Wednesday, February 1, 2012

Compass Cay, Staniel Cay, Big Major Cay

Compass Cay, Staniel Cay, Big Major Cay

January 27 finds us at the very small, colorful Compass Cay Marina that appears to be a favorite stopover for mega yachts (two at a time) as it provides mega wattage.  This is another place that we need mid-tide of above to get into.

A dingy ride brought us a cave perfect for snorkeling exploration where stalactites reach towards stalagmites, and sea creatures appear to ignore the constant force of the waves.  I so regret that I do not have books on board for the identification or tropical fish and tropical birds.  The rainbow colored parrot fish, yellow snappers and striped sergeant major fish, pale in comparison to the multitudes of fish sporting neon blue, green and yellow arrays of intricate design.

In the spring, many of the Exumas Islands are home to nesting birds; given that it is winter, we have not seen many birds.

Low tide found us walking an endless expanse of sand flats festooned with sea life that has adapted to not being continually submerged in the sea; tolerating several hours, twice a day of low tide.   In a very small rivulet that was far from the water’s edge we delighted in finding a small skate who, with a ruffle of his wings, covered himself with sand and thus became invisible.  Conch and hermit crabs dwelling in whelk like shells are within arms reach while wadding in knee depth water.  Upon picking up a 3-4” whelk, I quickly put it back in the water when the aggressive, not so little crab, with the large claws and mighty reach, silently protested the intrusion.

High tide at the marina found Kurt in the water swimming with the nurse sharks (remember, the friendly ones with no teeth?) When the water is high enough that it covers one of the low docks, the occasional docile shark will swim onto the dock and invite back rubs from delighted humans.  What fun!!

Have I mentioned that not only are we blessed to be experiencing all of this, but also the weather Gods have been beneficent.  Everyday brings clear skies, moderate winds and perfect temperatures in the high 70’s, low 80’s, with a dip to the 60’s at night for perfect sleep as we gently rock at anchor.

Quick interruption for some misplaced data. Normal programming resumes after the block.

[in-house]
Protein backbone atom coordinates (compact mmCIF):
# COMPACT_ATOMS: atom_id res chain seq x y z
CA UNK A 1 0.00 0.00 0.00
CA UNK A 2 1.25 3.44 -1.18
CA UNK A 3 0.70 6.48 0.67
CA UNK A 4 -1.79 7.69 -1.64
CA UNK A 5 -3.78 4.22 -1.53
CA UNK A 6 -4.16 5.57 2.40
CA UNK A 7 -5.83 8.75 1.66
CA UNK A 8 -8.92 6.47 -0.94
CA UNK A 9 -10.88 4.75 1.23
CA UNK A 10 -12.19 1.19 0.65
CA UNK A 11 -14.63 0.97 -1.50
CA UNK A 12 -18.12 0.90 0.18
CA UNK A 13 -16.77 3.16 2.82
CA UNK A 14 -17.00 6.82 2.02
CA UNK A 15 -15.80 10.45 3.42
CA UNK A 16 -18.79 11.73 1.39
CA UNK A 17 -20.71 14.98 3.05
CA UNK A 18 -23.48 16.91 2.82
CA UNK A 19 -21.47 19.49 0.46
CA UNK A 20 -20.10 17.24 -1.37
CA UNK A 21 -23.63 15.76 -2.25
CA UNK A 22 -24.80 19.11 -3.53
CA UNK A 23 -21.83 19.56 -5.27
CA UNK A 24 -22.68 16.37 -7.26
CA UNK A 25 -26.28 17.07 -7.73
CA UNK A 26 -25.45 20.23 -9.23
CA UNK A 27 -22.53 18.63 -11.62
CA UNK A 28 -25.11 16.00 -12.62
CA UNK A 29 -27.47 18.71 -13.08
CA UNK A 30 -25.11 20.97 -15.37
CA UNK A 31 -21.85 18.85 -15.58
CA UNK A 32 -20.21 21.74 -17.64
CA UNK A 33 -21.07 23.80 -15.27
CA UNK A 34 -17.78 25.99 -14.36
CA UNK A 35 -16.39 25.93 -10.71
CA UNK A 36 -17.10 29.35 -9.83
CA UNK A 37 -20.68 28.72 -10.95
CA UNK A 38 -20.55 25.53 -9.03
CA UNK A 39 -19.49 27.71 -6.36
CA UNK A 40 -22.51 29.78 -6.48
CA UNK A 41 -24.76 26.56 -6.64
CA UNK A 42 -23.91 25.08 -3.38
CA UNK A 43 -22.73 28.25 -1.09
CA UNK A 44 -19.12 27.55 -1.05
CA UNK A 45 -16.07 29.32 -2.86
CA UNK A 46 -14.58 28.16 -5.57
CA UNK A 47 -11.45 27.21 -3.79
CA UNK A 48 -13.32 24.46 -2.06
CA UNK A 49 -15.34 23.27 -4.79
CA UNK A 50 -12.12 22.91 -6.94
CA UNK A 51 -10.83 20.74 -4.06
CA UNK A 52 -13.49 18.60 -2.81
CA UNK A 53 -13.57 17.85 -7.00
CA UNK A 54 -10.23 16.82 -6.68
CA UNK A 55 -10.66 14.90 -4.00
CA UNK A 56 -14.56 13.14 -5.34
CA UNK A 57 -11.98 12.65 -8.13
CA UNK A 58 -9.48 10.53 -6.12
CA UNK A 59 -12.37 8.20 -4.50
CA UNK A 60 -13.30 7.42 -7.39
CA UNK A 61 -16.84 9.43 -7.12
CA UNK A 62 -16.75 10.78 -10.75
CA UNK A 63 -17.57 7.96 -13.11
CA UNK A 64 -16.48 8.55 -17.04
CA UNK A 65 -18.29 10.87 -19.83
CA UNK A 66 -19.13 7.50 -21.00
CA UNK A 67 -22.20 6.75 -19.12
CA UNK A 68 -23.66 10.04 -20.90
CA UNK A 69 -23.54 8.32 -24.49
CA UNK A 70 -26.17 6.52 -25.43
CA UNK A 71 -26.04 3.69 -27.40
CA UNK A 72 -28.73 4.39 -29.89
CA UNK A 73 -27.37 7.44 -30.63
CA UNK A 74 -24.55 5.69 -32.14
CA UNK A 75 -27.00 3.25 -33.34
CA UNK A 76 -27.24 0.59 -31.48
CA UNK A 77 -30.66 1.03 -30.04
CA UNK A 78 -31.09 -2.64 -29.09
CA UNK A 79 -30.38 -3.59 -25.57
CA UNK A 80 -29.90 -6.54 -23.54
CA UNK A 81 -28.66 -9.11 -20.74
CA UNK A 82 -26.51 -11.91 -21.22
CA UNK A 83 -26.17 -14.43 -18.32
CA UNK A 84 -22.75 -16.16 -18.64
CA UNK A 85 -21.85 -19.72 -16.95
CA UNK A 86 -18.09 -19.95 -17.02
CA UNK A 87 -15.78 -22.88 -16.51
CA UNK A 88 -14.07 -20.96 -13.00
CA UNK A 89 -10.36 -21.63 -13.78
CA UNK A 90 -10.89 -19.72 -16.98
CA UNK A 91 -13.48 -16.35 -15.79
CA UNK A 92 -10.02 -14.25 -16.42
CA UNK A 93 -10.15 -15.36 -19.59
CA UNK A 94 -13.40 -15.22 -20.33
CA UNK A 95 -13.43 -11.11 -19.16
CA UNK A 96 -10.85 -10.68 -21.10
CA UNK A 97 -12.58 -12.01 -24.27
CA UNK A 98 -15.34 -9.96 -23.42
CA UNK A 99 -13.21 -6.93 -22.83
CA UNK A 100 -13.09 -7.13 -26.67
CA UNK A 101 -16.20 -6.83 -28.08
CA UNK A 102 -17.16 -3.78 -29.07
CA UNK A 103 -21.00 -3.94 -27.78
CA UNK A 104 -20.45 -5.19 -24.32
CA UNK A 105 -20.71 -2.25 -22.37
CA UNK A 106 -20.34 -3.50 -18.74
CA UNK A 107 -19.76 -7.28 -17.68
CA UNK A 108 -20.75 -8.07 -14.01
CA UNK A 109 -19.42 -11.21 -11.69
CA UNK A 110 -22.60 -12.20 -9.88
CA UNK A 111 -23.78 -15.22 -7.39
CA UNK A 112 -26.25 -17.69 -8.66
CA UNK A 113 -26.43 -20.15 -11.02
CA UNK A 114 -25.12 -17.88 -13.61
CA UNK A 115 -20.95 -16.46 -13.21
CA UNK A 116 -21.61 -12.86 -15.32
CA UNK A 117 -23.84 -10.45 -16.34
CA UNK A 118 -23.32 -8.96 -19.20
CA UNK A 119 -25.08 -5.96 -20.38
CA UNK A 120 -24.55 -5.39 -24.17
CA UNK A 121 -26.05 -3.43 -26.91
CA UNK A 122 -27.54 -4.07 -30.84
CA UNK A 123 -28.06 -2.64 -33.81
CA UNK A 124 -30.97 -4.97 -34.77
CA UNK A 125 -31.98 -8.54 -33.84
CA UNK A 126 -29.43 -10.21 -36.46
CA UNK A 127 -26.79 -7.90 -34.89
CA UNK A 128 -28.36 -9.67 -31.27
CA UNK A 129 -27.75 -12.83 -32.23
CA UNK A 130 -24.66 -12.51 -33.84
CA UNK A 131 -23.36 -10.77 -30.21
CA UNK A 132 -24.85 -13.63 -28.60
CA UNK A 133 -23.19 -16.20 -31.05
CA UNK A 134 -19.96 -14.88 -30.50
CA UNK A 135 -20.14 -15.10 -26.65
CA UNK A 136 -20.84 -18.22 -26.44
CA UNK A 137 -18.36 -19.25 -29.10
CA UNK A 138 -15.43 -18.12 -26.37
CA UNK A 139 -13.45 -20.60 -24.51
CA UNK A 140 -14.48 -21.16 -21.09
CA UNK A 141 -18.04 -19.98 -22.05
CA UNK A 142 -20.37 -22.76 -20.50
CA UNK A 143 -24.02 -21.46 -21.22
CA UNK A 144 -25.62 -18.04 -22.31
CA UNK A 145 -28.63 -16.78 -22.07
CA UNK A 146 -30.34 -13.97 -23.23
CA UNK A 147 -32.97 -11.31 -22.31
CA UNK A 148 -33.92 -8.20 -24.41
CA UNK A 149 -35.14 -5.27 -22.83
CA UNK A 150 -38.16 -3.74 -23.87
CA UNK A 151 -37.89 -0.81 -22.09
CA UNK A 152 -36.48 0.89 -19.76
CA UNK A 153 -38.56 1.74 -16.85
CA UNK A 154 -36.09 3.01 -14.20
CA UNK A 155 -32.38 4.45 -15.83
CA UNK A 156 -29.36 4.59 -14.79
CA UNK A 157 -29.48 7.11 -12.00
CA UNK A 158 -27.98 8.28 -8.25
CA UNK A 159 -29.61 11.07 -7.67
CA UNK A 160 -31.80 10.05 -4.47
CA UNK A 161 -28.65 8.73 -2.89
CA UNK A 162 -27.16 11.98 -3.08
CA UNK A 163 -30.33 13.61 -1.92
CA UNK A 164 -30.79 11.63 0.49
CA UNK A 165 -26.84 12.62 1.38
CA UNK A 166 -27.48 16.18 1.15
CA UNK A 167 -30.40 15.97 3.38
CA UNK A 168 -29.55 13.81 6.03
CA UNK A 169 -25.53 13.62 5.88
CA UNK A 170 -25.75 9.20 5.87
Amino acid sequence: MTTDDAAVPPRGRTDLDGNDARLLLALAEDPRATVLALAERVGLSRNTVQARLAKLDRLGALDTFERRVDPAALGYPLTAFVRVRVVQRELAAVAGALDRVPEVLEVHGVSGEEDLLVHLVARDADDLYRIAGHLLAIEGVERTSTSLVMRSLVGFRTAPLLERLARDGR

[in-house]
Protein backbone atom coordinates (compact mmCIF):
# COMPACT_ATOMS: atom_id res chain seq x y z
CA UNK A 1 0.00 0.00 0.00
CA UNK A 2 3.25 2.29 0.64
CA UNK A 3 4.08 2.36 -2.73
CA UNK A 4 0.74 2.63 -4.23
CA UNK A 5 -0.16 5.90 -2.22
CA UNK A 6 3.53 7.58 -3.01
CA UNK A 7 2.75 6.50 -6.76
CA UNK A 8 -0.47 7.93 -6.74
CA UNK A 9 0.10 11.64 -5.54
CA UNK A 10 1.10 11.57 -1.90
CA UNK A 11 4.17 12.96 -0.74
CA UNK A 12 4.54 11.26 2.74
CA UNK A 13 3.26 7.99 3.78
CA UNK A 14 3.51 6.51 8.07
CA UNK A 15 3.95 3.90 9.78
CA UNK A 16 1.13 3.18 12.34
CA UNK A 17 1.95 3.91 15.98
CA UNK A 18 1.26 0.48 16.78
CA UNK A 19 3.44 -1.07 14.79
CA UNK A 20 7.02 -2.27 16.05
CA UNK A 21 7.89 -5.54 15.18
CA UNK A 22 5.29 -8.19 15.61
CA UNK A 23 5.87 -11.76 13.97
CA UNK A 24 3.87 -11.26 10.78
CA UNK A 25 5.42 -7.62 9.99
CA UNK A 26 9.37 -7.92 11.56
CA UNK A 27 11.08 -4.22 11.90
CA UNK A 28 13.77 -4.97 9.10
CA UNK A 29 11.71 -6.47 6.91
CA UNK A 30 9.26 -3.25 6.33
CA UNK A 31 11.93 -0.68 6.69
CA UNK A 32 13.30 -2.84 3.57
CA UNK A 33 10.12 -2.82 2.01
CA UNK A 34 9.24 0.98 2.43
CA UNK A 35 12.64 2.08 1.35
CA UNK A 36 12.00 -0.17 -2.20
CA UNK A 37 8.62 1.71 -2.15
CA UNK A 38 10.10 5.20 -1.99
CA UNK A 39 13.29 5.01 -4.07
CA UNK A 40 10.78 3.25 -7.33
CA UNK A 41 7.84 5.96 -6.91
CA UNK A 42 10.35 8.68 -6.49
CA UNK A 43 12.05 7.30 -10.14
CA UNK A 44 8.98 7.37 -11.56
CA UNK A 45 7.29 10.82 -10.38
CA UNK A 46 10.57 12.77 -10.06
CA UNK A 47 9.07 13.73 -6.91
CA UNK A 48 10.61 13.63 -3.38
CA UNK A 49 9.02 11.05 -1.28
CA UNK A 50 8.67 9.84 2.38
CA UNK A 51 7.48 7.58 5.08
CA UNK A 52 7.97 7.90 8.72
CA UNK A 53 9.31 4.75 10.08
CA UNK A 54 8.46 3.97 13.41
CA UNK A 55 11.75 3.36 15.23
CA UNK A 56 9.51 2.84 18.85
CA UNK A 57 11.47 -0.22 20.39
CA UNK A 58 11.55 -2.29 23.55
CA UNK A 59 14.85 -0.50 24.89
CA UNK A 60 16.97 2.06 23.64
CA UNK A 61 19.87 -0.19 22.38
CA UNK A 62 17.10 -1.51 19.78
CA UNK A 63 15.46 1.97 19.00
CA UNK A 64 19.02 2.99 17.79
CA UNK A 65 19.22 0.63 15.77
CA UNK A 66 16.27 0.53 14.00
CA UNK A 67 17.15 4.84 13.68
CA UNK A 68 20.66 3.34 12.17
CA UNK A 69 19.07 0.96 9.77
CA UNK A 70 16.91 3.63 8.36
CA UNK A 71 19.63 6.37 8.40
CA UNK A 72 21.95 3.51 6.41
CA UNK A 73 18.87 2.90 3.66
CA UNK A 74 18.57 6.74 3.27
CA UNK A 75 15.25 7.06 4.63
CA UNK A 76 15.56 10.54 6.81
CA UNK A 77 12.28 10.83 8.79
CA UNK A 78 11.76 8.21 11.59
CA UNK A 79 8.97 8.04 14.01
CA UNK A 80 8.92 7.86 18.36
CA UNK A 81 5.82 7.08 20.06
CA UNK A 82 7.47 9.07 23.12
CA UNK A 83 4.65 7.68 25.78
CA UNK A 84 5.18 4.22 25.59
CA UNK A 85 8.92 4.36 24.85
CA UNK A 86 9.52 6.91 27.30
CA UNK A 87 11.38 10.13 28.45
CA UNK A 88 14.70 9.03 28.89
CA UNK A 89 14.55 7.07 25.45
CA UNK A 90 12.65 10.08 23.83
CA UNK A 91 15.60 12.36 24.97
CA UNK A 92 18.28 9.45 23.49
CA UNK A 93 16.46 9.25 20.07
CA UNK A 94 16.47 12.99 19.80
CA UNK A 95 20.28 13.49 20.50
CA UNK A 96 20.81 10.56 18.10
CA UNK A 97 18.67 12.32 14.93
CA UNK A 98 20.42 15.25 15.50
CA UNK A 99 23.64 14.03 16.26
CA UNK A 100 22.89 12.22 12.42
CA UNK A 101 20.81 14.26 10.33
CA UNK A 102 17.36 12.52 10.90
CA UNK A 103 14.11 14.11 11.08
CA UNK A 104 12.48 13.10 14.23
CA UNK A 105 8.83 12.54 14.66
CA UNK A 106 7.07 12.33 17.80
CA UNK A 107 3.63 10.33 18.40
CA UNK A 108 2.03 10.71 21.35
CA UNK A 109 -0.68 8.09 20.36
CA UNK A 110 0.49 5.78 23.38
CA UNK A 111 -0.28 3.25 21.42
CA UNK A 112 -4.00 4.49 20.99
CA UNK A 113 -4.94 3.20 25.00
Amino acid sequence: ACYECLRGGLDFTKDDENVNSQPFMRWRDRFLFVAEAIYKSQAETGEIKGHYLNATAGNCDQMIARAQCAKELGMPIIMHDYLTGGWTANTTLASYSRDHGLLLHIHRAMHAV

The stopover at the marina at Staniel Cay brought us an opportunity to explore via golf cart, and to re-provision at the three local grocery stores (bright pink, bright yellow and bright blue) on the island.  Between the three Easter-egg colored “supermarkets” we were able to buy eggs, half and half, lettuce, ice cream, tomatoes and beer!  The prices for each item were roughly double what they would be at home, but the good news is that the freighter from Nassau had just arrived so the produce was fresh.

We bought coconut, whole wheat, and banana bread from the home (bright yellow) of the local “bread lady,” Titta Emil. She at least had the use of a stand-alone Kitchen Aid electric mixer in her tidy kitchen.  She was wearing a Cheeka Lodge tee shirt high end resort in Islamorada) and when asked, said that she vacationed there several times, apparently the “bread business provides her with a decent living.

Staniel Cay is the most developed of the Islands that we have visited; modest, well kept homes were scattered throughout Island and there was one mega home being constructed at the top of a rise that provided for a 360 degree of the sea surrounding the Island. 

The cruising guide notes that Staniel Cay is home to many rental properties because it “offers the easiest connections and best flights for friends and family to meet you in paradise.”   Kurt met a local pilot and when asked he quoted a price of $2,500 to fly to Ft. Lauderdale.

A short trip North from Staniel Cay brought us to a crowded anchorage at Big Major Island, home of the famous swimming wild pigs.  More on that later.

My carelessness while anchoring led to my footwear (Croc flip flop) descending to the sea with the anchor and the need for a short dingy ride to retrieve the floating footwear.  That led to a lengthy exploration by dingy to Sampson Cay Marina where we enjoyed a leisurely lunch of thin crust pizza and a couple of brews.  We introduced to the waiter the concept of mixing a bottle of the local beer, Kalik with a bottle of stout and what emerges is a yummy black and tan!  We clearly made his day.  The marina is a very lovely place worthy of a stop next time around.

Snorkeling at Thunderball Grotto, a spectacular skylit underwater cave was a highlight; fish resplendent with zillions neon colors and a piece of royal blue fan coral that was spectacular as it undulated and shimmered in the sun’s filtered light; a large grouper appeared the sentinel of the fan.

Back at the anchorage it was late afternoon and the swine were on the beach impatiently waiting for handouts from dingy occupants.  Not wanting to disappoint them we brought an offering of carrots and enjoyed (with a little trepidation, it’s a good thing that there is no audio attached to photos) pitching carrot pieces to the swimming pigs that were bold enough to attempt to climb into the dingy.  To the trumpet of snorting, pig-protests, when the goodies were gone, the piggies swam back to shore.  Does it get better than this!!!

1 comment:

  1. Those must be very clean little piggies, no fleas for them. There are several videos online to watch (and listen, they sound like seagulls, what a cacophony), quite an experience. As one woman said, that's what vacation is all about, feeding swimming pigs.